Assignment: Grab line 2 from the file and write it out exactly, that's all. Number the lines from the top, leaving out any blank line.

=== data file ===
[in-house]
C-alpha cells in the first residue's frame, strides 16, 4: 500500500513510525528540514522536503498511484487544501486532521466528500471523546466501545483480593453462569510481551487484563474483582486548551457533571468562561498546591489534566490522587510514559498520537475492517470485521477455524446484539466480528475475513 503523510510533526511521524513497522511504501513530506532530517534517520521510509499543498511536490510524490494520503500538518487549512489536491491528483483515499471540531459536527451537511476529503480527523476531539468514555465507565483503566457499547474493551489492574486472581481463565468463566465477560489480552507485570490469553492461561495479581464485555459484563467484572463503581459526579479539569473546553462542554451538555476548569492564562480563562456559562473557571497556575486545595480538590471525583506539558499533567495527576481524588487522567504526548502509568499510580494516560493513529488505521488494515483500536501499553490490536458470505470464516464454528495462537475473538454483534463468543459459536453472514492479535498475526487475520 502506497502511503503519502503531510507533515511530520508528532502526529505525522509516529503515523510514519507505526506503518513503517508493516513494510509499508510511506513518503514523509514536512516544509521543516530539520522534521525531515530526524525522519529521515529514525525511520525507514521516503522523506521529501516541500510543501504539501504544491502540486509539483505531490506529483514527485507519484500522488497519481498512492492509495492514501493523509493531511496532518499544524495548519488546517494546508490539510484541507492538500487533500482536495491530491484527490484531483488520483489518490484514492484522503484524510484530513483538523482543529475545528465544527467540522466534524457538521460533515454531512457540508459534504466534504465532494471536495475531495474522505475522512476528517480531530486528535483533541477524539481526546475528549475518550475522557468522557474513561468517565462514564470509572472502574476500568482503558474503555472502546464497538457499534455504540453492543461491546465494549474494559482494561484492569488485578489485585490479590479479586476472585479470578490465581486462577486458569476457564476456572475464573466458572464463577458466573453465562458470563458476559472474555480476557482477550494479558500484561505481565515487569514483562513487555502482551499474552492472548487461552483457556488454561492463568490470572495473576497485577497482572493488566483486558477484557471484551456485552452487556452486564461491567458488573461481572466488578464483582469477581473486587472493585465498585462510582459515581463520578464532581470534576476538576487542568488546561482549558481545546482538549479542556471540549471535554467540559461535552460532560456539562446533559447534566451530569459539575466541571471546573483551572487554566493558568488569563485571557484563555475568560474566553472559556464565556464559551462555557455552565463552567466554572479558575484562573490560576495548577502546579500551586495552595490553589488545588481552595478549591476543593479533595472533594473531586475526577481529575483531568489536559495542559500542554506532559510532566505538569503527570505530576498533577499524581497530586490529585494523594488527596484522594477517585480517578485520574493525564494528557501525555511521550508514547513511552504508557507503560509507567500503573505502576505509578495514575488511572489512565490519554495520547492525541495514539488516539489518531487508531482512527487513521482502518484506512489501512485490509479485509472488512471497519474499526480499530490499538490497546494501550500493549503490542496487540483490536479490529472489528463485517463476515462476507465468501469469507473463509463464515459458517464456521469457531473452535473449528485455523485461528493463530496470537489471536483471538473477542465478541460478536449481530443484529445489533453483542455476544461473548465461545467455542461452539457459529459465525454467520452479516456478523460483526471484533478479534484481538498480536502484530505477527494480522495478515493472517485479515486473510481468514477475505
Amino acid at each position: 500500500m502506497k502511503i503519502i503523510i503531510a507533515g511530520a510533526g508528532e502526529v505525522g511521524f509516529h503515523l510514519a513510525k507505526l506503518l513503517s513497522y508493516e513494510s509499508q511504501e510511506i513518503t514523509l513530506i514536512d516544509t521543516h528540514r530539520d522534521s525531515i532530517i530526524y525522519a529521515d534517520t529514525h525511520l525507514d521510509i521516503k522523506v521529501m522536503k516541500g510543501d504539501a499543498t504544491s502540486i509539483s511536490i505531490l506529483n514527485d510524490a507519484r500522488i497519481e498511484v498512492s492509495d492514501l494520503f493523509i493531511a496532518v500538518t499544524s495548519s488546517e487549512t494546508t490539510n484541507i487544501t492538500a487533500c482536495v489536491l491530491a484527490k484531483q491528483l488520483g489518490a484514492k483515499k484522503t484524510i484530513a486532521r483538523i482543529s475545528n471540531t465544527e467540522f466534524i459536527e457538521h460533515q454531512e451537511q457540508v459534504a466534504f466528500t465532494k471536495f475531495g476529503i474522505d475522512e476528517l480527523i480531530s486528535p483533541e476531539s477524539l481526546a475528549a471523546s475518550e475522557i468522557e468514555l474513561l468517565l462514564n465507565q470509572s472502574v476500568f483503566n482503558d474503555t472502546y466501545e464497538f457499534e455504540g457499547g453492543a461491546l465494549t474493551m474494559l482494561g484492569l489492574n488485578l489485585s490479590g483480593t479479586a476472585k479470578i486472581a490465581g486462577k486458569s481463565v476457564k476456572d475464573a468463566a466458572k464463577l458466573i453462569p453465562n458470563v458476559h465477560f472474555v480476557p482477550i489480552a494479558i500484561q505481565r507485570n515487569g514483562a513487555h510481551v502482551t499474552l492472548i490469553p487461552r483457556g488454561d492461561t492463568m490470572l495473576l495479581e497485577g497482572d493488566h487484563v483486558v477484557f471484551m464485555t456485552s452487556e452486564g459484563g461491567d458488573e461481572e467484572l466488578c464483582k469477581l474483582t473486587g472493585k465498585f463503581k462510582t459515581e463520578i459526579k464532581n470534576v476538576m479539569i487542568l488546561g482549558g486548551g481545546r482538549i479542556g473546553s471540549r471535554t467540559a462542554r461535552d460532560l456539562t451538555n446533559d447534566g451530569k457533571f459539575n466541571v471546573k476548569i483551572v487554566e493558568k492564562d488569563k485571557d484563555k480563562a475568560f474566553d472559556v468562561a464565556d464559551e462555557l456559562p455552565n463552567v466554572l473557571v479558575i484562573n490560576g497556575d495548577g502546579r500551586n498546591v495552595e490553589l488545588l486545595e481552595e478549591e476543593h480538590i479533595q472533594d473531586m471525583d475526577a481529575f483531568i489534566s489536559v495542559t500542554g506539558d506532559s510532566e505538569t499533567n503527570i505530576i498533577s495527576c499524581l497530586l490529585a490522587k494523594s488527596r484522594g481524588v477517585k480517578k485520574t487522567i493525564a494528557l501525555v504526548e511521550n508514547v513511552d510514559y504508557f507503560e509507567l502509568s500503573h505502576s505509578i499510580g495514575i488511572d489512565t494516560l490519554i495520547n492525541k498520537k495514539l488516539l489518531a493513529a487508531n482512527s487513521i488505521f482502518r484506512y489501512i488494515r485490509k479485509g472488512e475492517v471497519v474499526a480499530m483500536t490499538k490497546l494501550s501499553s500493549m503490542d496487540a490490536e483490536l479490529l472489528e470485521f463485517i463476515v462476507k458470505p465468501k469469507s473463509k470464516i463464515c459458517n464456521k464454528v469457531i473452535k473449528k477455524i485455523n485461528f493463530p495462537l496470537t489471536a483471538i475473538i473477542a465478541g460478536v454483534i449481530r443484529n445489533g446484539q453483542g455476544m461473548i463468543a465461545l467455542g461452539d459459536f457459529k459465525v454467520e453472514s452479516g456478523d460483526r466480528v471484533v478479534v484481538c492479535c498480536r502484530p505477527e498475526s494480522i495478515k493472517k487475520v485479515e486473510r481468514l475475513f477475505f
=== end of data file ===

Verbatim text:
C-alpha cells in the first residue's frame, strides 16, 4: 500500500513510525528540514522536503498511484487544501486532521466528500471523546466501545483480593453462569510481551487484563474483582486548551457533571468562561498546591489534566490522587510514559498520537475492517470485521477455524446484539466480528475475513 503523510510533526511521524513497522511504501513530506532530517534517520521510509499543498511536490510524490494520503500538518487549512489536491491528483483515499471540531459536527451537511476529503480527523476531539468514555465507565483503566457499547474493551489492574486472581481463565468463566465477560489480552507485570490469553492461561495479581464485555459484563467484572463503581459526579479539569473546553462542554451538555476548569492564562480563562456559562473557571497556575486545595480538590471525583506539558499533567495527576481524588487522567504526548502509568499510580494516560493513529488505521488494515483500536501499553490490536458470505470464516464454528495462537475473538454483534463468543459459536453472514492479535498475526487475520 502506497502511503503519502503531510507533515511530520508528532502526529505525522509516529503515523510514519507505526506503518513503517508493516513494510509499508510511506513518503514523509514536512516544509521543516530539520522534521525531515530526524525522519529521515529514525525511520525507514521516503522523506521529501516541500510543501504539501504544491502540486509539483505531490506529483514527485507519484500522488497519481498512492492509495492514501493523509493531511496532518499544524495548519488546517494546508490539510484541507492538500487533500482536495491530491484527490484531483488520483489518490484514492484522503484524510484530513483538523482543529475545528465544527467540522466534524457538521460533515454531512457540508459534504466534504465532494471536495475531495474522505475522512476528517480531530486528535483533541477524539481526546475528549475518550475522557468522557474513561468517565462514564470509572472502574476500568482503558474503555472502546464497538457499534455504540453492543461491546465494549474494559482494561484492569488485578489485585490479590479479586476472585479470578490465581486462577486458569476457564476456572475464573466458572464463577458466573453465562458470563458476559472474555480476557482477550494479558500484561505481565515487569514483562513487555502482551499474552492472548487461552483457556488454561492463568490470572495473576497485577497482572493488566483486558477484557471484551456485552452487556452486564461491567458488573461481572466488578464483582469477581473486587472493585465498585462510582459515581463520578464532581470534576476538576487542568488546561482549558481545546482538549479542556471540549471535554467540559461535552460532560456539562446533559447534566451530569459539575466541571471546573483551572487554566493558568488569563485571557484563555475568560474566553472559556464565556464559551462555557455552565463552567466554572479558575484562573490560576495548577502546579500551586495552595490553589488545588481552595478549591476543593479533595472533594473531586475526577481529575483531568489536559495542559500542554506532559510532566505538569503527570505530576498533577499524581497530586490529585494523594488527596484522594477517585480517578485520574493525564494528557501525555511521550508514547513511552504508557507503560509507567500503573505502576505509578495514575488511572489512565490519554495520547492525541495514539488516539489518531487508531482512527487513521482502518484506512489501512485490509479485509472488512471497519474499526480499530490499538490497546494501550500493549503490542496487540483490536479490529472489528463485517463476515462476507465468501469469507473463509463464515459458517464456521469457531473452535473449528485455523485461528493463530496470537489471536483471538473477542465478541460478536449481530443484529445489533453483542455476544461473548465461545467455542461452539457459529459465525454467520452479516456478523460483526471484533478479534484481538498480536502484530505477527494480522495478515493472517485479515486473510481468514477475505